> near future.

That sounds nice, but can specifically describe your future scenario
showing me how all this is going to work?

P.S. you do realize that your average person who can't get a job tends to
get depressed and unhappy? They want something to do, and if watching TV
is all they have, they tend to head off sometimes into self-destructive
behaviors. If we rush to put 50% of our workforce out of work just "because
we can" and we "want to increase happiness", we may the exact opposite
effect for many people.

> > > pretty dismal picture for what we can expect from the hyper-intelligent
> > > AIs if they come on the scene if we assume that such an attitude is the
> > > most logical and intelligent way of dealing with such problems.  By the
> > > same logic they will simply ignore us and use most/all of their
> > > resources only for themselves.  The result will be our extinction.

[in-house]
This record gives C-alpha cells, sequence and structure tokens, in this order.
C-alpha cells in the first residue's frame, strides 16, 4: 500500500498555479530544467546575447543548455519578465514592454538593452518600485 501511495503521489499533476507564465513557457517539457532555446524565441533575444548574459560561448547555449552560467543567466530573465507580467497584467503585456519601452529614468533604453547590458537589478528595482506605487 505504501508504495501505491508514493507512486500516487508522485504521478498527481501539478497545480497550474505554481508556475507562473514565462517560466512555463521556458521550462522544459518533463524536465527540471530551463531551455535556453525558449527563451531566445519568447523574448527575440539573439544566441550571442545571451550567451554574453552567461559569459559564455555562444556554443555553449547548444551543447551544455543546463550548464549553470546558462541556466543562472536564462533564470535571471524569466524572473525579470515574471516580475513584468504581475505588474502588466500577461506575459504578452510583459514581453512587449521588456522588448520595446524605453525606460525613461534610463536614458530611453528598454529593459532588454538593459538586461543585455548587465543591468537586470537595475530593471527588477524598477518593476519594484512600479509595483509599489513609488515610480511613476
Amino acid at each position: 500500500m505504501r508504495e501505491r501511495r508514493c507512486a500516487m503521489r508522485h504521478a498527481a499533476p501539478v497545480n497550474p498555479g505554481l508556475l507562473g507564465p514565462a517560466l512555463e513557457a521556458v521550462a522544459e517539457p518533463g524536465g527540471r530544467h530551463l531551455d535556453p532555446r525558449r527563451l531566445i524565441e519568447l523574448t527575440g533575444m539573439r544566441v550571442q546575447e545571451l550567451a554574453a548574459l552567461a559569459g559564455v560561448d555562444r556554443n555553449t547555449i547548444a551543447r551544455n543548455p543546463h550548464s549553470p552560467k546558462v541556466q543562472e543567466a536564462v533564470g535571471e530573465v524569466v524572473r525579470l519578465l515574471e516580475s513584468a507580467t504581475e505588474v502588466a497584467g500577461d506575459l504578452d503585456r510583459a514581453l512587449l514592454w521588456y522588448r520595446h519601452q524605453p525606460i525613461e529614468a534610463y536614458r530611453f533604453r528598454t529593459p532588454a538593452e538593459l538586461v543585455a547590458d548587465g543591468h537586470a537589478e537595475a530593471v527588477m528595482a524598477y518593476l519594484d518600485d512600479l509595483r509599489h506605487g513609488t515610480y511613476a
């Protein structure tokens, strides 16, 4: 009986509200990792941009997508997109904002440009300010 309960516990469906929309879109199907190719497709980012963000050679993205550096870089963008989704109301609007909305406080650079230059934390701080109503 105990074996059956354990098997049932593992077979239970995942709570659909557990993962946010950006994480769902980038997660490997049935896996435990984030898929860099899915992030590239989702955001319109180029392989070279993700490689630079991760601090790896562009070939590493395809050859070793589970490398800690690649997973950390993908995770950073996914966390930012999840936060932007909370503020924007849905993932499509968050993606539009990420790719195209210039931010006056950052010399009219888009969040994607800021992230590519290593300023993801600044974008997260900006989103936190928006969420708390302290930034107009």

> >
> > Well you just made this up, and I'm not sure why. If we have hyper-
> > intelligent AIs then this whole argument is moot- that would be post-
> > Singularity and we really can't say for sure what it would be like.
> > Let's stay on the two topics.
> >
> No.  I did not make it up.  It has been said on this list that those who
> aren't making it are to blame for their condition and that anyone who
> wants to make it can.  It has been suggested that people can slot
> themselves into whatever jobs are paying money and that thus there is no
> problem.  If the AIs take this attitude and have no real use for us at
> all or a use that is distasteful and wasteful of human abilities and
> lives then we will not have a very happy ending to our long rise from
> the cave.  It is not just one or two topics. These issues are quite
> throughly inter-related and entangled.

Well now you are heading off into a completely unrelated third subject:
will AIs eat us all. I am having trouble keeping this conversation going
if we are going to keep branching. I again suggest when you reply that
you create multiple new subject lines each addressing your points:

AIs may eat us all

As singularity approaches it will create massive unemployment

Suggestions on how to handle theoretical singularity-caused unemployment

Not only will that make this all easier to read, you might get some other